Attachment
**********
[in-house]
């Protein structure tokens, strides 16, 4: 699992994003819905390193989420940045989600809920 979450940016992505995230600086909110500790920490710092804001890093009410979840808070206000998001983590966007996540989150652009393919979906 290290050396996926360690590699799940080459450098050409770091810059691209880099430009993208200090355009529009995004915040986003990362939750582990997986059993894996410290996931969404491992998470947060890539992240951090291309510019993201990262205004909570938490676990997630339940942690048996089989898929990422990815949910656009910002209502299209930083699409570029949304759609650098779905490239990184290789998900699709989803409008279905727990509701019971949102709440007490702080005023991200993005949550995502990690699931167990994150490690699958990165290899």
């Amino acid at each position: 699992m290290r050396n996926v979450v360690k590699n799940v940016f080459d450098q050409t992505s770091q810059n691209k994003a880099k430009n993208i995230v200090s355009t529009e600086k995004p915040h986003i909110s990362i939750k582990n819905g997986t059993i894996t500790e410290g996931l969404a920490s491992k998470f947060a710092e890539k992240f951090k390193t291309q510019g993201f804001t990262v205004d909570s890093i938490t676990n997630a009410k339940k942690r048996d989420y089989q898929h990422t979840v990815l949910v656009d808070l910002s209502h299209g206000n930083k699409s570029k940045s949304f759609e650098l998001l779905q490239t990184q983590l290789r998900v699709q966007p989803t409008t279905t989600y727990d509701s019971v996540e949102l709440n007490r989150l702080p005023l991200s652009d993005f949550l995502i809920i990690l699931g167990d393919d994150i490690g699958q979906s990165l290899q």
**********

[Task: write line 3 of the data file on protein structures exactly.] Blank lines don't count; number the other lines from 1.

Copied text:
């Amino acid at each position: 699992m290290r050396n996926v979450v360690k590699n799940v940016f080459d450098q050409t992505s770091q810059n691209k994003a880099k430009n993208i995230v200090s355009t529009e600086k995004p915040h986003i909110s990362i939750k582990n819905g997986t059993i894996t500790e410290g996931l969404a920490s491992k998470f947060a710092e890539k992240f951090k390193t291309q510019g993201f804001t990262v205004d909570s890093i938490t676990n997630a009410k339940k942690r048996d989420y089989q898929h990422t979840v990815l949910v656009d808070l910002s209502h299209g206000n930083k699409s570029k940045s949304f759609e650098l998001l779905q490239t990184q983590l290789r998900v699709q966007p989803t409008t279905t989600y727990d509701s019971v996540e949102l709440n007490r989150l702080p005023l991200s652009d993005f949550l995502i809920i990690l699931g167990d393919d994150i490690g699958q979906s990165l290899q």